1 April 2013, the Monday just gone, was the dawn of a new era in welfare. Many changes which have long been debated came into practice. But the time for arguing is now over, as hundreds of thousands of people struggle to get used to changes—invariably cuts—to their social security.
So far, the change receiving the most attention is the end of what is officially called the spare bedroom subsidy, though often quoted as ‘the bedroom tax’. Over half a million people claiming housing benefit are going to be affected; if they are deemed to have one spare room, the amount of rent eligible for support will be cut by 14%. If they have two or more spare rooms, the cut will be 25%. The long and short of it is that a lot of people stand to lose a lot of support.
The policy idea is that people living in social housing with spare rooms will move to a smaller property, freeing the larger ones up for others in need. We all know there is a desperate lack of social housing stock, particularly at the one bed end of the scale—in Hull for example there are 5,500 people chasing 70 one bedroom properties. So, in reality, tenants are going to be left to make up the shortfall in their rent any way they can. Again, the policy motive is that these people get a job, or work more hours. I hope I don’t need to go into why for many people this isn’t an option. So we can only speculate whether this money will come at the expense of other essentials, such as heating or a healthy diet, or whether they will have to borrow money (from where?) to make ends meet.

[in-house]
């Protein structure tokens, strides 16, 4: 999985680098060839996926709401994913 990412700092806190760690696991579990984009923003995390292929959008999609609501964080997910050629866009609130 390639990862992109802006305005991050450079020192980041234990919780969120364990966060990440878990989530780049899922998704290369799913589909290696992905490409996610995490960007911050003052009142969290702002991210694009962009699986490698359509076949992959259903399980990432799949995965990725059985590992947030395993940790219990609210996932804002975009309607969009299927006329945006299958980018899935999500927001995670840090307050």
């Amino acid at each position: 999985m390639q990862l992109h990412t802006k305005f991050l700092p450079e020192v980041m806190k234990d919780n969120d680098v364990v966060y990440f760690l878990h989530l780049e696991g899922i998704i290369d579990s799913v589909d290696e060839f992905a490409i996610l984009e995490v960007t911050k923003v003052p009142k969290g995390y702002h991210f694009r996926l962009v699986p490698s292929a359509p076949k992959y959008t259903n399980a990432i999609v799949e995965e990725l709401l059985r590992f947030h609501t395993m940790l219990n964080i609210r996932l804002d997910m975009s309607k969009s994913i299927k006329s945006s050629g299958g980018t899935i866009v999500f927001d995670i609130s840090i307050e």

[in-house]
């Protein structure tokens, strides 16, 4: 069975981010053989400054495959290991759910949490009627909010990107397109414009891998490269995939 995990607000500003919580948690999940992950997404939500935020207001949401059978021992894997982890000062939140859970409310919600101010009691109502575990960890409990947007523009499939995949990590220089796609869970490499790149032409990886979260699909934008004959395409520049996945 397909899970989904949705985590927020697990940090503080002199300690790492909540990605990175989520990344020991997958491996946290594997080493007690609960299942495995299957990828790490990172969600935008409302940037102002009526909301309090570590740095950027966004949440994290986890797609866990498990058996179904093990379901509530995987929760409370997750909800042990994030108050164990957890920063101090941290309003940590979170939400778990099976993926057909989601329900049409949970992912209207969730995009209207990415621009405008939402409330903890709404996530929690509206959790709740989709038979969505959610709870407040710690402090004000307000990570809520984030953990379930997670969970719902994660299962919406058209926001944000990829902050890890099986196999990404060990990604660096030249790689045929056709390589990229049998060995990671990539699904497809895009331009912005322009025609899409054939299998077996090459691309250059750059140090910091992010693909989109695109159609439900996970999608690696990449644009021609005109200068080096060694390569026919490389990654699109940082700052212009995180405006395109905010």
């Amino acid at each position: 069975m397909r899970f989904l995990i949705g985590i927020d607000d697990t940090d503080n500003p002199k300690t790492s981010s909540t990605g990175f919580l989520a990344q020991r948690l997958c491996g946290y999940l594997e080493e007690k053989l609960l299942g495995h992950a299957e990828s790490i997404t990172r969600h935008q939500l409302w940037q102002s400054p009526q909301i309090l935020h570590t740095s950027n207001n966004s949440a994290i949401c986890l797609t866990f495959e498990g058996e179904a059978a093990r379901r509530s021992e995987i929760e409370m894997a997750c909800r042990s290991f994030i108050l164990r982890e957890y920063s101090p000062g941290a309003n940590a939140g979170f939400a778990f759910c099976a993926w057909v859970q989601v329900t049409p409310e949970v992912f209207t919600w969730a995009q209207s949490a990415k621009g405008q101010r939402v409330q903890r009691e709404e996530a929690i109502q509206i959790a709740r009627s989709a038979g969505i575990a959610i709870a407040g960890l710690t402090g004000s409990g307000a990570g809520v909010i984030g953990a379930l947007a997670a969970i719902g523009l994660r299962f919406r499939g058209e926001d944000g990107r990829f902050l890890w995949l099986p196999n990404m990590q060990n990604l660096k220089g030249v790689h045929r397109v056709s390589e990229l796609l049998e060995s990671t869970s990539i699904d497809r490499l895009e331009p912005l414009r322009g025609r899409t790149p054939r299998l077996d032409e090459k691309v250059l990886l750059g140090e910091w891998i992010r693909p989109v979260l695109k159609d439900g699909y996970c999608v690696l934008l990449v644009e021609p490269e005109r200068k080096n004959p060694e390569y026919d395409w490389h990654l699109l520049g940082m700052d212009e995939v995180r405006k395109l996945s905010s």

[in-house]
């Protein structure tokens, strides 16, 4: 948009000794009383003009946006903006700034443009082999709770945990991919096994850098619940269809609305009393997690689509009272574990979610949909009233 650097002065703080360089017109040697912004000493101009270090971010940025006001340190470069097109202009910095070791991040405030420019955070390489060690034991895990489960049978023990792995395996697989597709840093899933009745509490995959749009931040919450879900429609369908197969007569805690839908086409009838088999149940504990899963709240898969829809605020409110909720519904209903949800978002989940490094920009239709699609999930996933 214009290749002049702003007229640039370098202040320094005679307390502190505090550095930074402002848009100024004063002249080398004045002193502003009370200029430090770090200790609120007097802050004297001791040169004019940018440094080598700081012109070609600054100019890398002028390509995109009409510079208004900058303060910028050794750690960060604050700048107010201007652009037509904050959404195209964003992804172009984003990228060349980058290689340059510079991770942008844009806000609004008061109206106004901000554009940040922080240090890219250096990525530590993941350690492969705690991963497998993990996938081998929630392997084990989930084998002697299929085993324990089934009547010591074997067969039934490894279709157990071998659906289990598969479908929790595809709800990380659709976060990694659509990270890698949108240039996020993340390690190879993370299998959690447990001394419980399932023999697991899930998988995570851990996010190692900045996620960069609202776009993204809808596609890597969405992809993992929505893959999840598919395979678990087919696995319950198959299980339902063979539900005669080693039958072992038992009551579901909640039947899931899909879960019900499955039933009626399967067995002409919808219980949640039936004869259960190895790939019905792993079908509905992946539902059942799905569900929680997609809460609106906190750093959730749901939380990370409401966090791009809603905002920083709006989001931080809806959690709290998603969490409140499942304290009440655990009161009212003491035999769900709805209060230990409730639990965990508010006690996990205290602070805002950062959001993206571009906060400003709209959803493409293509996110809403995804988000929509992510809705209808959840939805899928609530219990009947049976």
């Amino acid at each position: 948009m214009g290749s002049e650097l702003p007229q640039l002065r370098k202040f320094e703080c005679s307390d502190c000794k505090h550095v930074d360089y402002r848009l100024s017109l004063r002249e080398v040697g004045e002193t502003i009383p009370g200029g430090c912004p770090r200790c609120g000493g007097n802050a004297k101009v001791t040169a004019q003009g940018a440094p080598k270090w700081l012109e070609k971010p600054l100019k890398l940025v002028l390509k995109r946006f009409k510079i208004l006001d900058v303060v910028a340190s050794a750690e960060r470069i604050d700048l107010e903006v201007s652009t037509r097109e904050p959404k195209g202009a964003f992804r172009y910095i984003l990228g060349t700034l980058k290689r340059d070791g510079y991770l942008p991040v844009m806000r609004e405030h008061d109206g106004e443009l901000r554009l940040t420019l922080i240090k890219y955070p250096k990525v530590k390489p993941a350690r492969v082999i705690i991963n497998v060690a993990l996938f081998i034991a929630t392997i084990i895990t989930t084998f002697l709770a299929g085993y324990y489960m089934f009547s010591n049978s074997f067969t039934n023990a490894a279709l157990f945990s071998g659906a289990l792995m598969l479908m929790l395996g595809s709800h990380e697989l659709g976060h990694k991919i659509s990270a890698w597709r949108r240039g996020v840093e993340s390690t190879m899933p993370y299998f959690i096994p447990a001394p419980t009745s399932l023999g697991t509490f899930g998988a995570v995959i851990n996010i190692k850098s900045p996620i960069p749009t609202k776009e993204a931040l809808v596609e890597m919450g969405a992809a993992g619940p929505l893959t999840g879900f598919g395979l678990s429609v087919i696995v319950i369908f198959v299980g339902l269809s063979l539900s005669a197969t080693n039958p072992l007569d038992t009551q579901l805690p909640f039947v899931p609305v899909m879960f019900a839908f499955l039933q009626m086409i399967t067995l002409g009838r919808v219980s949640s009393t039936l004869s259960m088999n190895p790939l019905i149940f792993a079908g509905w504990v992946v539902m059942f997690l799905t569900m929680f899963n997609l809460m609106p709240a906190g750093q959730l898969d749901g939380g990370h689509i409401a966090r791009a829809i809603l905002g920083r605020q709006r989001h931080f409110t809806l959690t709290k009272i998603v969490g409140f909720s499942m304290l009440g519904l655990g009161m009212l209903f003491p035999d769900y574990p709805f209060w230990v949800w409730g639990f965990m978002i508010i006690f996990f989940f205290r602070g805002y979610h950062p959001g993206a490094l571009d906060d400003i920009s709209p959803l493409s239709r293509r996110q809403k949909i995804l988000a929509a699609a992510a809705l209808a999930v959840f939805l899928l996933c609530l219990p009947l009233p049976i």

I have previously pondered whether we might call what we are facing today a ‘housing apocalypse’ (crisis doesn’t quite seem to cover it). The history behind it is long and complicated, though at the heart of it lies a failure to build enough homes for the UK’s growing population to live in. I also mentioned a piece of work NPC is doing with the Smith Institute, commissioned by Peabody Trust, looking at the relationship between housing and philanthropy. As part of this work I recently attended a roundtable which brought together people from the philanthropy world (eg, advisors and representatives from trusts and foundations) and the housing world (eg, academics and housing association representatives).
I am pleased to report that it was a fascinating morning—it gave the strong impression that two groups that have not shown much interest in communicating effectively really got a chance to do so. The message from the housing side: ‘times are very tough, and they’re only going to get worse. We are having to think creatively about how to get through this, and support our tenants. We need help.’ From the philanthropy side, we heard about a reticence to get involved in housing, as it is ‘too big’ and an area where they feel it is hard to have an impact and gain any sense of achievement. I think they’d like to be proved wrong here though, and the overwhelming message was ‘we need a clear idea of what is being asked of us.’
So, there is a long way to go if we want to bring the two sides together in an impactful and appropriate way. The next step will be a selection of essays looking at this issue from different perspectives, to be published in the autumn. By this point the bedroom tax—along with all the other welfare changes–will really be starting to bite, so we hope this work will come up with some important and life-changing ideas.